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Cellphones Privacy Your Rights Online

New Phone Allows Bosses To Snoop On Staff 143

Posted by samzenpus
from the we-need-to-talk-about-your-tps-reports dept.
tad001 writes "The Japanese phone giant KDDI has developed a way to track users' movements in fine detail. It works by analyzing the movement of accelerometers, found in many handsets. Activities such as walking, climbing stairs, or even cleaning can be identified, the researchers say. The company plans to sell the service to clients such as managers, foremen, and employment agencies."
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New Phone Allows Bosses To Snoop On Staff

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  • by Statecraftsman (718862) * on Thursday March 11, 2010 @01:25AM (#31434740) Homepage
    While this sounds like a great idea, it's going to be quietly retired after someone manages to match up the boss's "cleaning" activities with those of anyone else in the company.

    "Wow, look how perfectly these accelerations overlay!"
  • by OnePumpChump (1560417) on Thursday March 11, 2010 @01:25AM (#31434746)
    Oh boy, so my boss can tell if I'm leaning or cleaning. I anticipate a spike in workplace injuries and stress related ailments and a general decline in the quality of the work of all manual laborers on whom this technology is used, unless and until managers learn how NOT to use it. Good thing so many states have at-will employment and so few such workers have unions or health insurance, or this could cost a FORTUNE when it hits the US.
  • Re:It works (Score:3, Interesting)

    by Brian Gordon (987471) on Thursday March 11, 2010 @01:28AM (#31434762)

    Next will probably be an application that records audio from the cell phone microphone and tells what you're typing from the sound of the keys. Or even what you're seeing on the screen [mit.edu].

  • Re:It broke again. (Score:3, Interesting)

    by zappepcs (820751) on Thursday March 11, 2010 @01:42AM (#31434816) Journal

    And that is exactly what will happen. They are too easy to break, lose, steal, and then there is the forgot it at home, forgot to charge it, and myriad ways to defeat the system.

    A second thought: Do companies actually still pay for cell phones? Is that a perk I should be asking for?

  • Re:Dude... (Score:3, Interesting)

    by DigiShaman (671371) on Thursday March 11, 2010 @02:09AM (#31434938) Homepage

    Or you could just flush it. Think of all the turns and strange directions it will be reporting back. Just like the marketing dept...

  • Re:It broke again. (Score:3, Interesting)

    by Barny (103770) <bakadamage-slashdot@yahoo.com> on Thursday March 11, 2010 @02:10AM (#31434942) Homepage Journal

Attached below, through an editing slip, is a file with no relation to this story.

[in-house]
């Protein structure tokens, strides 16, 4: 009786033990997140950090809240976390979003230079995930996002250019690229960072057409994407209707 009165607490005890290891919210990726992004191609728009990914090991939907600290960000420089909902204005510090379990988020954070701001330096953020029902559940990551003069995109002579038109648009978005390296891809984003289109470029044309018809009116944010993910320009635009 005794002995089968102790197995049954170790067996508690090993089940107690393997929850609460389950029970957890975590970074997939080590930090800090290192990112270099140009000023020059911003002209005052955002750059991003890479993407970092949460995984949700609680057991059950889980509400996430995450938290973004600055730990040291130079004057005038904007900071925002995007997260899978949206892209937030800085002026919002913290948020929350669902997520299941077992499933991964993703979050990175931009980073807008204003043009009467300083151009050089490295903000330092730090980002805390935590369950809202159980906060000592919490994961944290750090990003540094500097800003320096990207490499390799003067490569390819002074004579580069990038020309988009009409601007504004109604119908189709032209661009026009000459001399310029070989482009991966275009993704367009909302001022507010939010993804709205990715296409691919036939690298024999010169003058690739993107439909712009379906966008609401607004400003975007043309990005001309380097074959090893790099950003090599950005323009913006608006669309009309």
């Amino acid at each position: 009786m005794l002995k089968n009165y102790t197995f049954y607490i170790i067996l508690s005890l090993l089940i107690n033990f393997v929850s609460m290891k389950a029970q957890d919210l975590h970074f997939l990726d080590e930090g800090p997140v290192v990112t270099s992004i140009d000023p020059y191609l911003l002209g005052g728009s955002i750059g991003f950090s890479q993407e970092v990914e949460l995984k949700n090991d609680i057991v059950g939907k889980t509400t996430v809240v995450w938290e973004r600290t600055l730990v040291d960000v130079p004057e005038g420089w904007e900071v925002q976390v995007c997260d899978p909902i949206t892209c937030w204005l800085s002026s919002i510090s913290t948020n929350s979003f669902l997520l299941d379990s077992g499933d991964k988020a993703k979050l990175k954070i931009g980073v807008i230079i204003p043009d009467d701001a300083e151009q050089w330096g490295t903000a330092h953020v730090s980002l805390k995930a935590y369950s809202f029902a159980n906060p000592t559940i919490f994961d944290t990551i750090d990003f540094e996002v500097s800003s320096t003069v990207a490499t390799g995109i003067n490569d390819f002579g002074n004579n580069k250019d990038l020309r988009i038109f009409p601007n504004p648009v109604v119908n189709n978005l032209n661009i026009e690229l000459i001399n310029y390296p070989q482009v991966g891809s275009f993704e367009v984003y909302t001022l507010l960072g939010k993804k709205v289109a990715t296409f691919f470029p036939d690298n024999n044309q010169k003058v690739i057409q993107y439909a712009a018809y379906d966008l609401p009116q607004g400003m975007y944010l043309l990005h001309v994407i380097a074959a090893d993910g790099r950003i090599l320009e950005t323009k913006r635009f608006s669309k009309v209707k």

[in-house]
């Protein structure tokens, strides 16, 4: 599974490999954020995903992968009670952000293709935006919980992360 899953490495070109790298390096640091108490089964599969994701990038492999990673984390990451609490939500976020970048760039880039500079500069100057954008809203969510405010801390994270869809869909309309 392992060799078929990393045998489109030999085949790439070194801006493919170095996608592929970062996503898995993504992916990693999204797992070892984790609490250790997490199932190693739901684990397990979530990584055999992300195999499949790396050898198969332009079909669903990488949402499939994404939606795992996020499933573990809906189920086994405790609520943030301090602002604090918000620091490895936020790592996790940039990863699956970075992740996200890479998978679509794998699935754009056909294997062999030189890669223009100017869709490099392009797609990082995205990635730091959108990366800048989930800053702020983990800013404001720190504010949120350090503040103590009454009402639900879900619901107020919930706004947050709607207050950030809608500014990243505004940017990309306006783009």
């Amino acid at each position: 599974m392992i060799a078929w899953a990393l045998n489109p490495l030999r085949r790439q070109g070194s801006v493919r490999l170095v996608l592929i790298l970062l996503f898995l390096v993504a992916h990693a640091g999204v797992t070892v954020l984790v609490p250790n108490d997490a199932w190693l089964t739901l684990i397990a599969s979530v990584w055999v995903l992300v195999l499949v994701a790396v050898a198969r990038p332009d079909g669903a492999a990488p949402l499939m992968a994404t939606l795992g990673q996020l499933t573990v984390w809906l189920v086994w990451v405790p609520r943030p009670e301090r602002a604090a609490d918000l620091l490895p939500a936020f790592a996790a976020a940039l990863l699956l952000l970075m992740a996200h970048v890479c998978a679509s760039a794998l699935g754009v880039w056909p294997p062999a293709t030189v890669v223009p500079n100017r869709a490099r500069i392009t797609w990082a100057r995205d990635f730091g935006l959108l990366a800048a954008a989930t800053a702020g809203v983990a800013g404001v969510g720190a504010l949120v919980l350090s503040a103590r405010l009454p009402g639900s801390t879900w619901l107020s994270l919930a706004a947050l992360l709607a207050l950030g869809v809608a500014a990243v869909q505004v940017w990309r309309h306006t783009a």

If its part of your job, then usually they do.

    For instance on-call workers typically need a particular phone to support their companies dispatch software. A lot of them just use i-Phones because, well, "there's an app for that".

  • Re:Dude... (Score:2, Interesting)

    by oever (233119) on Thursday March 11, 2010 @03:36AM (#31435268) Homepage

    Apple might already be using the accelerometer and gps, and in the future thermometer and gas analyzer, to determine what services you are likely to buy and what happened to the device that might void warranty.

  • Re:Easy workaround (Score:3, Interesting)

    by sjames (1099) on Thursday March 11, 2010 @03:56AM (#31435368) Homepage

    If they do turn on the mike, the toilet is exactly where you want to take the phone. Especially after eating the mexican food with extra refried beans.

    If you play it up right, you could traumatize them for life.

  • Re:Dogs can fly too (Score:3, Interesting)

    by dogugotw (635657) on Thursday March 11, 2010 @05:53AM (#31435846)

    A few years back, the Iditarod added GPS trackers to some of the top drivers sleds so their position and speed could be displayed to users who subscribed to the 'Iditarod Insider' service. One of the guys wasn't too happy about this and gave his tracker to one of the supply aircraft...Lookie... is now going 150 mph, in the wrong direction, at 3000' agl...awesome dog team!

    Actually, the experiment went over really well with those who follow the race so this year everyone got a tracker. It's pretty cool to be able to see how everyone is doing in real time. The mushers don't have access to the data so they're still going cross country using old school technology (eyes and brain).

  • by Bearhouse (1034238) on Thursday March 11, 2010 @06:53AM (#31436044)

    OK, I guess we're all against the potentially creepy applications of this.
    But could there be useful ones? Most people carry cell phones, could this be used to monitor people with known history of health problems, such as heart disease, or the elderly?
    If my cell phone detected that I'd just had a stroke, or that one of my parents had just had a fall, and was unconscious at the bottom of a staircase, and informed the emergency services, then that would be the kind of intrusion that I could accept.

Computers are unreliable, but humans are even more unreliable. Any system which depends on human reliability is unreliable. -- Gilb

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